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The properties of many crystalline materials depend on the individual properties of the crystallites and on their arrangements characterising the polycrystalline state. Since preferred orientations of the grains are very common phenomena, crystallographic texture plays a very important role in determining the mechanical and physical properties of materials. The texture may evolve during casting, processing, deformation, welding and heat treatment.

Texture in structural materials have attracted significant interest over the years because of their special role in tailoring the properties of steels for automotive and electrical applications; zirconium alloys for cladding of nuclear reactor fuels, titanium alloys for structural materials in the aerospace and aircraft industry, magnesium alloys as structural materials in transportation vehicles or light-weight enclosures for 3C (computers, communication and consumer electronic) products. The potential application of wrought magnesium in the automotive industry is limited by its low room-temperature ductility. It is understood that control of texture can provide a way to overcome this problem.

In recent years, texture tailoring has become an important step in the manufacturing of thin films for electronic applications, superconductors, magnets with high-energy products and shape memory alloys used for actuators in micro-electro-mechanical devices (MEMS). There are numerous other applications to this kind of research ranging from basic scientific understanding to technology development related programs.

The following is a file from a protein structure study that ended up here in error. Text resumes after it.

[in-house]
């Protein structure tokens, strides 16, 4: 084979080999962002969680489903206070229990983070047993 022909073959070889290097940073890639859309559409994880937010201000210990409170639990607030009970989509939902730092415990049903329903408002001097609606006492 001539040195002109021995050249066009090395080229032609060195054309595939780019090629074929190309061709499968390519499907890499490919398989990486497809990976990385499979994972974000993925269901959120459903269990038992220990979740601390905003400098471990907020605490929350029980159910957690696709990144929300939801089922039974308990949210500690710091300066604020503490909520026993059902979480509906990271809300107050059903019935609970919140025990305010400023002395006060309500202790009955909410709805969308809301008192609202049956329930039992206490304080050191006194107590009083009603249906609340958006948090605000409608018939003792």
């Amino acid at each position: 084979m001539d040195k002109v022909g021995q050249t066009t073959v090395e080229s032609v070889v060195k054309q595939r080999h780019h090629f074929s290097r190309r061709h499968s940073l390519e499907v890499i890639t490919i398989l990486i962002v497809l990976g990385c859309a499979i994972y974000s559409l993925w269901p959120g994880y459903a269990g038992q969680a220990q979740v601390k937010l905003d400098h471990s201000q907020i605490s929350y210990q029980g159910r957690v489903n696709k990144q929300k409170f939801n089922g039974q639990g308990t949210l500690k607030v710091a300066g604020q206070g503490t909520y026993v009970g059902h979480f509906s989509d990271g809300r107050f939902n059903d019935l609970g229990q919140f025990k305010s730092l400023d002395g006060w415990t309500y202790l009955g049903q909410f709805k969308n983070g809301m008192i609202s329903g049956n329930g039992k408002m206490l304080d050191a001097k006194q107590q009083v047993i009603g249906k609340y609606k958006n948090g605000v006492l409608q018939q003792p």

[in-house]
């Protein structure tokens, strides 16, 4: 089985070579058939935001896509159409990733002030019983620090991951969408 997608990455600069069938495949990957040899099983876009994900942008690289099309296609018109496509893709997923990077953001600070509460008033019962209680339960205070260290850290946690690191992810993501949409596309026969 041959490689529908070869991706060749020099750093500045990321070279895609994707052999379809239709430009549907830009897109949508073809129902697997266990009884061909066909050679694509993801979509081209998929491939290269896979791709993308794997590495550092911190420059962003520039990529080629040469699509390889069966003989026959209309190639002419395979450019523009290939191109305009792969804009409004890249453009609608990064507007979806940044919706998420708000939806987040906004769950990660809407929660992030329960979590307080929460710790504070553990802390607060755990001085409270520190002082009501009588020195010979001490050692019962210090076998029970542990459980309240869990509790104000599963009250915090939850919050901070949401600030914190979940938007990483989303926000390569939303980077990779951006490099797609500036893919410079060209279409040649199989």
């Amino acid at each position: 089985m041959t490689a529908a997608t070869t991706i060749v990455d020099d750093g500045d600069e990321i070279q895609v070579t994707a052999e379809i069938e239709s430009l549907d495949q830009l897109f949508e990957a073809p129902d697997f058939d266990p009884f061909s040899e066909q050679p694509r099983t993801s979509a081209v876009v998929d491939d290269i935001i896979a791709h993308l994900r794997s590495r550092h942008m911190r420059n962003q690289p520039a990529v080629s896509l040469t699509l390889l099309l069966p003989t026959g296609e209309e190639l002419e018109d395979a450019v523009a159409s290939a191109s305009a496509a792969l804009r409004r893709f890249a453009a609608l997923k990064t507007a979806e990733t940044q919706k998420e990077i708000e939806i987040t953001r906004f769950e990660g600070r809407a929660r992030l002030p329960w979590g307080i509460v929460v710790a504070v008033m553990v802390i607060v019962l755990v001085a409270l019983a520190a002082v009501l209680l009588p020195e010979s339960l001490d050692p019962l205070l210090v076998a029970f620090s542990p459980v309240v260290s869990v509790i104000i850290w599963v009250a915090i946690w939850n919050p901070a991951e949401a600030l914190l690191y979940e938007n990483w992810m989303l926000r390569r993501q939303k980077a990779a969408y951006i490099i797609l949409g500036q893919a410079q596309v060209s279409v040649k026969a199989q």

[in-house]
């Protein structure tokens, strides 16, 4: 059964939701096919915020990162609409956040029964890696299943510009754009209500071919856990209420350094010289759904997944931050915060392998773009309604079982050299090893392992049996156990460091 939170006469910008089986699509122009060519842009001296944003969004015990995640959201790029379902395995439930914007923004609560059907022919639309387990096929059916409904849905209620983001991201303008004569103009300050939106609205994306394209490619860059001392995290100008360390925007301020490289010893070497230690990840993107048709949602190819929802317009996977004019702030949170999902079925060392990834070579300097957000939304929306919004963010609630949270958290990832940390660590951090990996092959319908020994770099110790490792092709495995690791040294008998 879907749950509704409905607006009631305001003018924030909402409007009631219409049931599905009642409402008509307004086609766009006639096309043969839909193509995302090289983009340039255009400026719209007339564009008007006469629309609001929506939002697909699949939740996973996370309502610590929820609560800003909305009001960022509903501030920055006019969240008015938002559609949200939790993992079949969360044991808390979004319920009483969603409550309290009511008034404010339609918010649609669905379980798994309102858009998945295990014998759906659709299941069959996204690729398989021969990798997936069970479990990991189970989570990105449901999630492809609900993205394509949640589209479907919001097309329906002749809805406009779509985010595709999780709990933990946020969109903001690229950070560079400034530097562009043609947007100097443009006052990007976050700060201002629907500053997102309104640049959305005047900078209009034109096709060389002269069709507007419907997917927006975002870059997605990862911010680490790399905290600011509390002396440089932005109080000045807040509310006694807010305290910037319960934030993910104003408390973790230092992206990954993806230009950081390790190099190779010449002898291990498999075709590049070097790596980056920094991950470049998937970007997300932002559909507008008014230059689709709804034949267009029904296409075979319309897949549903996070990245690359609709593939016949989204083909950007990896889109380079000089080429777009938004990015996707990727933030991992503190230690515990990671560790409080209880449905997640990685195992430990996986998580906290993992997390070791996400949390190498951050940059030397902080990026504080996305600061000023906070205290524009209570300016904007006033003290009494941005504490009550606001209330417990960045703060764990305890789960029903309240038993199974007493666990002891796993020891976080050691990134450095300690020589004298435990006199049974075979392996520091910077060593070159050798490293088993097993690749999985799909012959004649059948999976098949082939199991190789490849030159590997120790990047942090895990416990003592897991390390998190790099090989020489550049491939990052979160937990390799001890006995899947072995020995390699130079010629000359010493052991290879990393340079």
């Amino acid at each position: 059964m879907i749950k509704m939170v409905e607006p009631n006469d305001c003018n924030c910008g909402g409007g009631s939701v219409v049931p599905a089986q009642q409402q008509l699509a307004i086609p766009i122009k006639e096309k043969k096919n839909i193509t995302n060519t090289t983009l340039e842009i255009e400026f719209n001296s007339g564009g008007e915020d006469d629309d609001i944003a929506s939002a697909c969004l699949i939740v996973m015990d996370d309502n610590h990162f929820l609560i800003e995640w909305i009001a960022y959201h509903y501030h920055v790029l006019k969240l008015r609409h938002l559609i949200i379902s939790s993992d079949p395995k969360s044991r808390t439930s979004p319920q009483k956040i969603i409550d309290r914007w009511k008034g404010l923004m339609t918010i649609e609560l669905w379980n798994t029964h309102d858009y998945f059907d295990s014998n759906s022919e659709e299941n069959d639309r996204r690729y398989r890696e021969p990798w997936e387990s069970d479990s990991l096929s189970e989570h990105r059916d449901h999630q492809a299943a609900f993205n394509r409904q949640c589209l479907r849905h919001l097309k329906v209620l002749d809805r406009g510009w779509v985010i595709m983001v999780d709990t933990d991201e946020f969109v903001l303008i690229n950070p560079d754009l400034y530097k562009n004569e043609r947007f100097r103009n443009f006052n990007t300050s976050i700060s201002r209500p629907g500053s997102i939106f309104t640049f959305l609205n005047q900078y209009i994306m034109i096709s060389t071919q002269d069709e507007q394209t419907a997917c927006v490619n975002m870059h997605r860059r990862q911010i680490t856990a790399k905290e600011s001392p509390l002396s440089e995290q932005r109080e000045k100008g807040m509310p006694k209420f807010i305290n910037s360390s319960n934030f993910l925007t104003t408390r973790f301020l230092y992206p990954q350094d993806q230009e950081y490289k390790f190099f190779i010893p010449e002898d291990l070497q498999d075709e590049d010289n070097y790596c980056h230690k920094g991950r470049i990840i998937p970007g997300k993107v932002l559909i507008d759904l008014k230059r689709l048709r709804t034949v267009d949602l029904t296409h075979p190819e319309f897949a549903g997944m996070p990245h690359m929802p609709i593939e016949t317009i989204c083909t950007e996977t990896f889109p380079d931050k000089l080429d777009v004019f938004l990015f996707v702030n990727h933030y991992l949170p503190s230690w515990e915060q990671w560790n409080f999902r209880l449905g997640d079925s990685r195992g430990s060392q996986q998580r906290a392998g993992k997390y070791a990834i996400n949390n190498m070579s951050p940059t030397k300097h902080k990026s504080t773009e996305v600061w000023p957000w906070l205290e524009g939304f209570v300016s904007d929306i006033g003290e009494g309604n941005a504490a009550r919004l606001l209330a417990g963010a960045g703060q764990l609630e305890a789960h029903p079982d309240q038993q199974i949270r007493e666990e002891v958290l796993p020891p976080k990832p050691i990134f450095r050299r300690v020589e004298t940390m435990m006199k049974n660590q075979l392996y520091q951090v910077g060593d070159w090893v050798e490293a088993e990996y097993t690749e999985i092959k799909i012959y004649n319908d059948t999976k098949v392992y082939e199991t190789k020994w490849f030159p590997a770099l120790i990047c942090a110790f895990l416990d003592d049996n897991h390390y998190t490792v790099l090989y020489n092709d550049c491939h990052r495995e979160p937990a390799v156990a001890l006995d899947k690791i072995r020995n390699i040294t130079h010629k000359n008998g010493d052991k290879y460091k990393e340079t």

Crystallographic Texture in Materials describes the basics of crystallographic textures and their industrial applications, covering a broad range of both structural and functional materials. The concept of texture is introduced in a simple manner and the existing methods of representation and experimental determination of texture using conventional to modern techniques are depicted. The formation of texture in materials as a result of various processing schedules such as solidification, hot and cold rolling, recrystallisation annealing, etc., is discussed thoroughly. This is followed by a review of the various existing models for texture simulation and the extent of applicability of these models is evaluated. An evaluation of crystallographic textures as a function of processing conditions in specific materials of industrial importance is made, including the probable mechanisms. Additionally, an attempt has been made to correlate texture with material properties. This will be very useful in producing tailor-made materials with desired properties by choosing the right processing techniques.

Crystallographic Texture in Materials will be useful to both students and academics in teaching and research institutions, as well as to practicing engineers in various industries engaged in the manufacturing and processing of materials.

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